FITNESS EXPERT LESLIE SANSONE offers a very, very BASIC approach to begin fitness walking in a MyFitnessPal.com piece “So You Want to Start…Fitness Walking”. Her article first describes what to wear (shoes, clothes), then details a starter plan that covers what to do once you walk out the door! Next she lays out some basic goals for a beginner to achieve in terms of first distance, then speed. The ultimate goal is walking 2 miles in 30 minutes (walking 15minute/mile is decent pace!). She provides her brand of “secret sauce” when it comes to walking, which involves pulling in the abdominal muscles toward the back to stabilize the core in a “tummy tuck” move.
Sometimes we need this kind of article to attempt a totally new activity. Other times we feel we have progressed beyond such instructions. My experience is that a small nugget of golden information can be hidden in technically entry-level pieces. It cannot hurt to quickly review one when it comes to attention. Perhaps there’s nothing new to learn. Or, there may be a single piece of insight or advice that WHEN APPLIED, transforms the experience and allows advancement beyond a previous plateau.
I have been walking more in the evenings to get outdoors and enjoy the lovely soft summer weather and lighting that time of day. It decreases my TV viewing time. Running would stress my legs a bit more than is wise on my training plan to run a fast 5K in early August. However, I want to get the very most out of that time as possible.
I can offer an additional piece of advice to walkers that I adapted from running form ( links below.)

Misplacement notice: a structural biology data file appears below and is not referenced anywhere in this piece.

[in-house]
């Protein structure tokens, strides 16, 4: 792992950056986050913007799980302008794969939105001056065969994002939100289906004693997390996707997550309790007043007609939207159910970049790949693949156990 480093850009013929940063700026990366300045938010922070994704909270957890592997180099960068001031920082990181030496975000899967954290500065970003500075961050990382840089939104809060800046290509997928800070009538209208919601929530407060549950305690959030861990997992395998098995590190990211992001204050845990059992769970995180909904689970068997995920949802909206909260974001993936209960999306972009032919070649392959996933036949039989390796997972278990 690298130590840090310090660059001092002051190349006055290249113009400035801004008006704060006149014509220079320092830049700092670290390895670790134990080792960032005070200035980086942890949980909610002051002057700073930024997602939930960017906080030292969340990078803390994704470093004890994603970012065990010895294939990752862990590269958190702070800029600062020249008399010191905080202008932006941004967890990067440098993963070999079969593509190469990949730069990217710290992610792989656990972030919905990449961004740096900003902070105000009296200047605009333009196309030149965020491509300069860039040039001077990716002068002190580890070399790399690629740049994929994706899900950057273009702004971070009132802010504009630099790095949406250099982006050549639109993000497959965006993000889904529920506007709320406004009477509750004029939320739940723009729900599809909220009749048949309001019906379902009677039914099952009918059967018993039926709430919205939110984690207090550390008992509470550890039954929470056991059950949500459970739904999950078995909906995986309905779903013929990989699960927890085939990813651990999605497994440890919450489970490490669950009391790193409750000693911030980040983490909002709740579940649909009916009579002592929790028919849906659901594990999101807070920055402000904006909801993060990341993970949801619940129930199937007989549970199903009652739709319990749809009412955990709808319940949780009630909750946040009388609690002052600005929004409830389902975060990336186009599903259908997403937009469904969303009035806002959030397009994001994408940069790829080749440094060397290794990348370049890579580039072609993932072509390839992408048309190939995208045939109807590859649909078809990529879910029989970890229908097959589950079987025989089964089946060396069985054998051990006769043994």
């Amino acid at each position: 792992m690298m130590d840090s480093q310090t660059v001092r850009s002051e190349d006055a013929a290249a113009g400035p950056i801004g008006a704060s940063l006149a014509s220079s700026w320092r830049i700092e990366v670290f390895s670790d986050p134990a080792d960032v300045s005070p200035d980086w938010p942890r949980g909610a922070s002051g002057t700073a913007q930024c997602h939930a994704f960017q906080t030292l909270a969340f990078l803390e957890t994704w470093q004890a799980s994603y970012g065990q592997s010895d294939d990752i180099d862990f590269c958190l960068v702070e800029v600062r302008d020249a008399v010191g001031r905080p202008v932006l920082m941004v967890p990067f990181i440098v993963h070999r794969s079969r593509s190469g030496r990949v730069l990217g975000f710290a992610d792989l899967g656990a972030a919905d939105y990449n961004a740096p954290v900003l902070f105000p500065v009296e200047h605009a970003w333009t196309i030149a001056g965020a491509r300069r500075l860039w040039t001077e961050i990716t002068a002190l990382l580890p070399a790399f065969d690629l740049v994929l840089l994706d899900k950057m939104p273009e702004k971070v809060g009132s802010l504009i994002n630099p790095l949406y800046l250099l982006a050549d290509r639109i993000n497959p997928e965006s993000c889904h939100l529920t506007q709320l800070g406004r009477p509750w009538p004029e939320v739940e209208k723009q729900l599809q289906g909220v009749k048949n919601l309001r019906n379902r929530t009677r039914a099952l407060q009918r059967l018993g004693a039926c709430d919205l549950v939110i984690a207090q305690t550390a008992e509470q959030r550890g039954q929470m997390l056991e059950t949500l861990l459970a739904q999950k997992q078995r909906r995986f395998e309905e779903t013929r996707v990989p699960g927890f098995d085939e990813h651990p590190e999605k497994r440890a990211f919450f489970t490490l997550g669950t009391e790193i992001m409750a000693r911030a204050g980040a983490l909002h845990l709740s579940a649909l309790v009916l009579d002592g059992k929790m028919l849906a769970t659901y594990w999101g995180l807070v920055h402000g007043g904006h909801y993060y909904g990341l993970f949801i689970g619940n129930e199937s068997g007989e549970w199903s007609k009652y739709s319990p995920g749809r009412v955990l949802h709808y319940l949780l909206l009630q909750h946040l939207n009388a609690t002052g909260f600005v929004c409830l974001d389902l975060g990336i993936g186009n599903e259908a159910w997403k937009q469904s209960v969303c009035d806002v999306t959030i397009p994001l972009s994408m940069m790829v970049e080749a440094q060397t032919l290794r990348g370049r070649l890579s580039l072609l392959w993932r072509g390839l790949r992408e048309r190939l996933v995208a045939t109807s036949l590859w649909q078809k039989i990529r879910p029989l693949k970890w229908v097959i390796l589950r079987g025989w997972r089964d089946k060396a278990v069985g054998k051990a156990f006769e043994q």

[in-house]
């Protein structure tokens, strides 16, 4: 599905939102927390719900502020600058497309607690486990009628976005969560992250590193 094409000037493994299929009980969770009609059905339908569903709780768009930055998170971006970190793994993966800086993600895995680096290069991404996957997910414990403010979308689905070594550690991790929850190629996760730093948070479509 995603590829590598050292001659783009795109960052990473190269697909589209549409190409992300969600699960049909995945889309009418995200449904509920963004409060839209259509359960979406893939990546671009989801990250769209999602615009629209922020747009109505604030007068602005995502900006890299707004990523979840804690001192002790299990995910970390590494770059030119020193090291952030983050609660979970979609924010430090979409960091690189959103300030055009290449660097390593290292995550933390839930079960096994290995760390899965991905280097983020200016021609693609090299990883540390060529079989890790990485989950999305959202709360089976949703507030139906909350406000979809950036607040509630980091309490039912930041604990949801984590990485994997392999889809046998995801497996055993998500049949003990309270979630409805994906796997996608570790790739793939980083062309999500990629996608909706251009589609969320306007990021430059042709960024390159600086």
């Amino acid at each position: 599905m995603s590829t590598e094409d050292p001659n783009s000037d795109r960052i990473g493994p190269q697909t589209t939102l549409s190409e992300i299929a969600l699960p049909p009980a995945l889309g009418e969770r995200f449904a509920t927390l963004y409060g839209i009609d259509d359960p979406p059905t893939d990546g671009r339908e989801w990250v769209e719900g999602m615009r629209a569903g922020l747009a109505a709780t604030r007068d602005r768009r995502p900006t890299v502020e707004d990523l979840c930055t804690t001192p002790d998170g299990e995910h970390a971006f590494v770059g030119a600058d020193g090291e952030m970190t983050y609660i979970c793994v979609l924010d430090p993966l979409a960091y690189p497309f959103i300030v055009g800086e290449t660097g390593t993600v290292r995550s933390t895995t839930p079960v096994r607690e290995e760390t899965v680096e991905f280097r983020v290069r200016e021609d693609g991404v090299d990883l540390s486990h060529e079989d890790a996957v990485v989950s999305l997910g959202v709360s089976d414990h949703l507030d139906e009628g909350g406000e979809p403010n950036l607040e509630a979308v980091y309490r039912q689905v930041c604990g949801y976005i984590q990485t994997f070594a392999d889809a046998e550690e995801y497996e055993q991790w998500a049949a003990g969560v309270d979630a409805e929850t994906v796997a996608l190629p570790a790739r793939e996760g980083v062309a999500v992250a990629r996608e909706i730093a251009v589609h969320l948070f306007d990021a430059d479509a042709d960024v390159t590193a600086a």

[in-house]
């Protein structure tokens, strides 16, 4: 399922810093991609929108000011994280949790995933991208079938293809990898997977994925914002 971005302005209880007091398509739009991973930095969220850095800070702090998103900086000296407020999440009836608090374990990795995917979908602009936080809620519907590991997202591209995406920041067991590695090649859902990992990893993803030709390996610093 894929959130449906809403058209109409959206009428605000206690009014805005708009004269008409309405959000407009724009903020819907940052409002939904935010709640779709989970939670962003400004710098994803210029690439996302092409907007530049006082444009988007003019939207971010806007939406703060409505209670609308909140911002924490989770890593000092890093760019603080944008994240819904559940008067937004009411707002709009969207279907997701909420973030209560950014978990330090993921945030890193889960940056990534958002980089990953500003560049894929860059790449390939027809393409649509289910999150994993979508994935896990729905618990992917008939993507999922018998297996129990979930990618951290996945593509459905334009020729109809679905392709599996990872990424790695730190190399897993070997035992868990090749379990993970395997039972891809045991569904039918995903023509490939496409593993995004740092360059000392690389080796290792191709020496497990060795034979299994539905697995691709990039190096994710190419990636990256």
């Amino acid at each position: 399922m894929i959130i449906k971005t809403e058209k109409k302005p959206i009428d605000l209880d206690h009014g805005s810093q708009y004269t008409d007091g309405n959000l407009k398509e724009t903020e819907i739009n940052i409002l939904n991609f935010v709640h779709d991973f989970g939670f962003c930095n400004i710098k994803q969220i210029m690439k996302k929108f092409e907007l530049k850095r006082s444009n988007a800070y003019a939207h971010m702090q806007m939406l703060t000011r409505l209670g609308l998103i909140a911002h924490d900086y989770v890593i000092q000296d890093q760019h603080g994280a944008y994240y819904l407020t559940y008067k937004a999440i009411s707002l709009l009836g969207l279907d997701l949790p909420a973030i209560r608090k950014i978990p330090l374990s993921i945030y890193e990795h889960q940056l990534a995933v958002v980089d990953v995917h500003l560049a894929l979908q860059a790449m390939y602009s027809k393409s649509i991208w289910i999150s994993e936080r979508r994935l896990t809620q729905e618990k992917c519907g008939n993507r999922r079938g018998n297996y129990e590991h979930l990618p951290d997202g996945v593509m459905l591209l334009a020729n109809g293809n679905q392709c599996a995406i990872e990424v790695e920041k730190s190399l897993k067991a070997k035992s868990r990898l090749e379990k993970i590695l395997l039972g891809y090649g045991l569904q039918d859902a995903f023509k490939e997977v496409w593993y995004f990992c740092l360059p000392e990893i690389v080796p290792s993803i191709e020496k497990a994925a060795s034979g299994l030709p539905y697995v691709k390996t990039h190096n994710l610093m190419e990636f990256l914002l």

Keep your head up head up and looking ahead and your shoulders low and loose (but not slumped forward). Your torso and back will naturally straighten to allow you to move in an efficient, upright position that promotes optimal lung capacity. This torso posturing is often described as running or walking "tall”; you should be stretching yourself up to your full height with your back comfortably straight.
Unclench your hands; let your thumb and index fingers lightly touch (like an OK sign) if you can’t seem to stop forming fists. Your arms should swing slightly back and forward but not across your body, with elbows tucked in and bent at about a 90 to 120 degree angle. You don’t need to “pump” your arms. You will feel the back swings in your abdomen.
Combining this walking tall posture/arms swinging back move with the “tummy tuck” Sansone describes, will definitely work your core/abdomen. You’ll know you’re working those muscles if you are tempted to start walking with straight arms and slumped posture! An added benefit is that you will be working to improve posture.
As with running, you might warm up for 15-20 minutes without worrying about form too much. For the next 15-20 minutes hold the tall posture and intermittently “pulse” the tummy tuck for a count of 5-10, working up to longer periods. Cool down for another 5-10 minutes without worrying too much about form.
RUN AND WALK HAPPY!
BRIDGE TO PHYSICAL SELF
Running, walking, and fitness activities enable us to experience our physical selves in a world mostly accessed through use of fingers on a mobile device.
EARNED RUNS is edited and authored by me, runner and founder. I began participating in road races before 5Ks were common. I've been a dietitian, practiced and taught clinical pathology, and been involved with research that utilized pathology. I am fascinated with understanding the origins of disease as well as health.
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